Subterráneo Webzine: In fact I think there’s some Angel rat and some The outer limits in The wake. It has those melodies, those textures, and there’s also what you said before, it sounds much simpler than it is…

Chewy: Yes! I think there are some colours from that era mixed with newer stuff that Rocky and I brought to the band, and of course there are still those metal and punk roots as well. The songs in The wake are not unidimensional, there can be a section that is very melodic and then the next section is like “where are we going?”. So after one listen of the whole album maybe you remember a part but don’t remember what song it is from (laughs). That’s part of the journey.

Subterráneo Webzine: I remember that happened to me the first time I saw you live. You can’t even remember what songs you have heard because you’re like in another world, disoriented, and I think that’s a big part of the experience.

Chewy: Yeah, totally… I really like that word, “disoriented”, as you said. That’s how I felt when I was a kid and I first listened to “Ravenous medicine” or “Psychic vacuum”. “What the hell is going on? It’s not metal!”. The guitar player plays in the upper register of the guitar, and those chords…

Subterráneo Webzine: Yeah, and it sounds like it’s out of tune…

Chewy: Yeah, like it’s out of tune… And the singer doesn’t sound like Chuck Billy or Hetfield or Mustaine… It’s totally something else. And that’s what disoriented me, destabilized me, and that’s what I like when I listen to music. That’s why I like FRANK ZAPPA or CARDIACS or VIRUS from Norway or TENEBRIS from Poland…

Subterráneo Webzine: Music that challenges you.

Chewy: Yeah! It brings me somewhere else, something I’ve never experienced before. I really expect that in music.

Subterráneo Webzine: How hard is it to choose what songs to play on tour after so many years?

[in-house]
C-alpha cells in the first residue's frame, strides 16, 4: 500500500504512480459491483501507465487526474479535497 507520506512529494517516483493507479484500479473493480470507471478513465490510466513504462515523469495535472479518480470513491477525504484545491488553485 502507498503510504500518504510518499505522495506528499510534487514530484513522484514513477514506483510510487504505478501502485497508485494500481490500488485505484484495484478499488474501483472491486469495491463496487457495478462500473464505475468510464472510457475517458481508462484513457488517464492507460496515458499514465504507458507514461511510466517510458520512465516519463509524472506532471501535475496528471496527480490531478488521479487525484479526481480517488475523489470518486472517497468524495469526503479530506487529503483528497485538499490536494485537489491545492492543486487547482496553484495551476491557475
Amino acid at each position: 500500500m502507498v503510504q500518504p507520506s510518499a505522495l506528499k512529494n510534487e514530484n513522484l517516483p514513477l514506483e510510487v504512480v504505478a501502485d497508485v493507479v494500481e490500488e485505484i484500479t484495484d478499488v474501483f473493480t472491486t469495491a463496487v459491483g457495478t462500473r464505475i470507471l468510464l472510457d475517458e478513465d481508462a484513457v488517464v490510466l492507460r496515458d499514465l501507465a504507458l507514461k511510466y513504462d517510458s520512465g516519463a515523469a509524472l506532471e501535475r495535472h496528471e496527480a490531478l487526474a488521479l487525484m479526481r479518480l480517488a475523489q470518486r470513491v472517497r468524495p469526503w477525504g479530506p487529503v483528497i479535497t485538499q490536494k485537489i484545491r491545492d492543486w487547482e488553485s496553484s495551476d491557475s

Chewy: It’s really hard, because there are so many songs that we’d like to play from Nothingface, from The outer limits, from all the albums really… We try to change the setlist. When we came to Europe the last times we had three different setlist and changed them every day, doing a rotation. On this one we try to come up with a different setlist than the last time, change some songs, keep one or two classics, and of corse there’s the new album and the new songs, and we like to play new songs as well. I think so far people are happy to hear different songs than the last time, and we always think about that, you know? Not to play the same show over and over again. And there are lots of songs to choose from…

Subterráneo Webzine: Is there any song that you haven’t played live yet but you really want to?

Chewy: Ah… I would love to play “Pre-Ignition” out of Nothingface… Anything out of Nothingface that we haven’t played yet I would love to. Some songs from Phobos, but it was a different singer so it would be difficult… We played the whole Dimension Hatröss twice, which is cool. “Jack Luminous” was a dream of mine and we played it in the European tour once… Maybe some song from Killing technology that we haven’t played yet like “This is not an exercise” or something like that.

Subterráneo Webzine: VOIVOD has a thirty-five year legacy. In this time, in musical terms the band has always been doing what the band wanted, always taking the music in unexpected directions and never making the same album twice. Yet, after so many years, you’re a bunch of guys who play metal and talk about science fiction, which are things that some could say are “weird”, something that could be called “childish” or “immature” within our society. How do you feel about this? What does maturity mean to you?